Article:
It’s unfortunate to be the bearer of bad news, but our favorite American sprinter Sha’Carri Richardson would most likely miss the biggest game of her night, yes you guessed it… at the Olympic Games.
And all because she tested positive for cannabis!
It couldn’t be more troubling to know that cannabis is labeled in the same category as a “performance-enhancing drug.” Thus, the suspension is applied to the athlete. The suspension can range from one month – two years of not being able to participate in sports, and potentially miss the Olympics.
However, if Sha’Carri Richardson proves the use of cannabis was not related to sports performance and completes an “abuse treatment program.” Then, reconsideration will be deliberated.
“I am human”
Richardson posted “I am human” to her Twitter account shortly after finding out about the failed drug test.
Turns out, Richardson was already going through hard times before her big event. She unexpectedly found out about the death of her mother while she was in Oregon for the Olympic trials. Richardson learned the shocking news from a reporter during an interview – and called it triggering and never shocking. It would definitely send anyone into an emotional panic.
Richardson said, “I didn’t know how to control my emotions or deal with my emotions during that time.”
She apologized to her fans, her family, and her sponsors, saying, “I greatly apologize if I let you guys down, and I did.”
How Cannabis is Used to Treat Emotions
Cannabis appears to have a significant impact on the recognition and processing of human emotions like happiness, sadness, and anger, according to research published in the journal PLOS One.
We don’t blame the athlete for copying her emotions through cannabis. As we know that many people that battle with chronic pain seek cannabis.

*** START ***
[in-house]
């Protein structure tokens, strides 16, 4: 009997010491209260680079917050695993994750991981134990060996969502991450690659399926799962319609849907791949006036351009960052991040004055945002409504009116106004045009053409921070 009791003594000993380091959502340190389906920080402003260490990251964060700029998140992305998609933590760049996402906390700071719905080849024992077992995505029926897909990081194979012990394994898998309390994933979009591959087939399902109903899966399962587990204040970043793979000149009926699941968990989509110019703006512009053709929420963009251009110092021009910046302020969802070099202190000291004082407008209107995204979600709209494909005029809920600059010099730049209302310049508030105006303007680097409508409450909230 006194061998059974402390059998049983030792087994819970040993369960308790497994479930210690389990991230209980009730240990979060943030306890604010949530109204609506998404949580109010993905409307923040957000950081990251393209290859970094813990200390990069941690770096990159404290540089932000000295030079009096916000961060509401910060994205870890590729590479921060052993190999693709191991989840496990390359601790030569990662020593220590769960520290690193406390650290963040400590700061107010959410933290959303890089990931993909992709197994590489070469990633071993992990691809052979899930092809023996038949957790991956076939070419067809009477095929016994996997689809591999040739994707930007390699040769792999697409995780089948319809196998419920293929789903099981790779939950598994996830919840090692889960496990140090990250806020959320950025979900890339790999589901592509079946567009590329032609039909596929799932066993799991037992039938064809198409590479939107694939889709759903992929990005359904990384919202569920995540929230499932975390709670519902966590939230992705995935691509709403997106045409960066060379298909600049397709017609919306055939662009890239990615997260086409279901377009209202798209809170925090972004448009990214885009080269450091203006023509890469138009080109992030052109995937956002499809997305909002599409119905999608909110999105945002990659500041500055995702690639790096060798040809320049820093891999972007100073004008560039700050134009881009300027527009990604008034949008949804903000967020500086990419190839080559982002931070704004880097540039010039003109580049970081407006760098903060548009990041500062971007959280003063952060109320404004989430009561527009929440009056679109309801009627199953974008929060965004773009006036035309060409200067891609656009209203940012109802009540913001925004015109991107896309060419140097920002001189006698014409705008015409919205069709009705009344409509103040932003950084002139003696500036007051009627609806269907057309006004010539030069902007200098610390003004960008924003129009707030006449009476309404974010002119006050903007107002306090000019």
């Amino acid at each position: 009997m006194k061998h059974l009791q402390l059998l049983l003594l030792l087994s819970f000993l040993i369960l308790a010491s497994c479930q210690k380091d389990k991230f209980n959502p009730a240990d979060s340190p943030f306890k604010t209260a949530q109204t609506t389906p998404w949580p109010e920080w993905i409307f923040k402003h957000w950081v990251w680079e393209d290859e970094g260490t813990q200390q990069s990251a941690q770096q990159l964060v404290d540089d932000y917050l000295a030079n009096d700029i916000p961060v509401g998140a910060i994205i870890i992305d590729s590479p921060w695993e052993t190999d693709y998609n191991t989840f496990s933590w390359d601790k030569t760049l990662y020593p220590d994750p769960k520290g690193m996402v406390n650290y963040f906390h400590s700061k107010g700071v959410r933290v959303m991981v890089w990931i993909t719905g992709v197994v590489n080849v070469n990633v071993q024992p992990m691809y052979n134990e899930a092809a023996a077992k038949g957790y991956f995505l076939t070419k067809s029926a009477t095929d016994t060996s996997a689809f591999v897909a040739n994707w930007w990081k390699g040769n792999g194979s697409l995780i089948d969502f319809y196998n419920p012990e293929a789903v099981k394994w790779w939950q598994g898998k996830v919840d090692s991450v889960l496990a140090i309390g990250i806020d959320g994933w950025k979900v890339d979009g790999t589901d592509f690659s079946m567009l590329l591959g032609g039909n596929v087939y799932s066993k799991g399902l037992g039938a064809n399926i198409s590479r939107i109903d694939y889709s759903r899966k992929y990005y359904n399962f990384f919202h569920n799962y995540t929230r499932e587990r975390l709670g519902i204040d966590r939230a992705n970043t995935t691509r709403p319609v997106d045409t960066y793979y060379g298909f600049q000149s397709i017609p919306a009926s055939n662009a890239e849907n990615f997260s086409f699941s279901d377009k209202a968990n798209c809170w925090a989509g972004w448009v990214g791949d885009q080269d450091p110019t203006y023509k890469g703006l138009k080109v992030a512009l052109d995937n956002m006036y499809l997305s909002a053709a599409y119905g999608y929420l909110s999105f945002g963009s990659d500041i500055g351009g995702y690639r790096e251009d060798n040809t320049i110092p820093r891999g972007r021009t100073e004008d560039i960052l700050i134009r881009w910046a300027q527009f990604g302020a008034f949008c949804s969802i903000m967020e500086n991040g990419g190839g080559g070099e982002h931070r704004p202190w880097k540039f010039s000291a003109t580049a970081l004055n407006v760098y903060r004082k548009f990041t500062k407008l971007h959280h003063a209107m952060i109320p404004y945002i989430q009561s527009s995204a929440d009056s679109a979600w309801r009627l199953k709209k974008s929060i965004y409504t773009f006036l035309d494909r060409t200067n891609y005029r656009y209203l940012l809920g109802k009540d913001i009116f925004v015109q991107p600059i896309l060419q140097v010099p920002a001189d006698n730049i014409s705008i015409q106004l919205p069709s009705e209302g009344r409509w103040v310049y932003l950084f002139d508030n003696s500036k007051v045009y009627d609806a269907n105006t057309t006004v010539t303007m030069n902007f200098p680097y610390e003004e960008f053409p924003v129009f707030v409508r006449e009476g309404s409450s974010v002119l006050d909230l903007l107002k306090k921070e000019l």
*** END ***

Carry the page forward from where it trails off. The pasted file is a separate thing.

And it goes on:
“It shows cannabinoids might actually be an adjunct for opioids for pain relief and could potentially decrease the adverse effects of the opioids.” (Neuropsychopharmacology, Vol. 43, 2018)
Not the Only Athlete That Enjoys Cannabis
Richardson is now facing a 30-day suspension for testing positive for cannabis. However, previously Michael Phelps was also under deep water when he received a penalty from the committee after a photo leaked of him smoking a bong. USA Swimming suspended Phelps from competition for three months.
Overall, We Feel Horrible for These Athletes!
It truly is a hard job being an athlete, not only do you have to dedicate your mental and physical stamina, and devote yourself to these games. But, you also miss out on all the perks cannabis provides for the mind, body – especially after a long hard day of exhaustion.
As Cannabis is Beneficial to Athletes
The medical use of marijuana dates back hundreds of years in the treatment of a long list of ailments, including pain, neurological conditions, and anorexia. Research has led to generally accepted benefits and adverse physiological effects in acute and chronic marijuana consumption. Now, a new branch of the conversation examines how these effects may apply to athletic performance.
- Anecdotally, athletes have claimed that training and performing while under the influence allow them to enter a “meditative state” in which confidence is high and inhibition and distraction are low. Good news for those that believe in this, though, is science has some evidence to support this theory.
- Additional proposed benefits of marijuana use in athletics is its impact on pain and inflammation. Studies are varied in their conclusions, but some have shown pain relief in neuropathic pain and inflammatory conditions, such as multiple sclerosis. Sativex is a clinically approved medication in Canada and the UK composed of CBD and THC for the treatment of pain in MS and cancer patients. The verdict remains hung on the relief potential for other sources of pain, as well as appropriate formulations and dosing to control different types of pain.
- Athletes in nearly every form of sport – running, skiing, weight training, cycling, and martial arts, to name a few have reported perceived benefits from marijuana use in different capacities of their training.
What needs to be determined is whether or not cannabis can be considered a performance-enhancing, or ergogenic, substance and how this determination will influence screening procedures and disciplinary guidelines. Currently, cannabis in some dose or another is a banned substance in nearly every athletic society, but there is not a universally accepted stance on the matter. It should be vocalized and expanded further as to how cannabis is benefactor to an athlete’s overall health.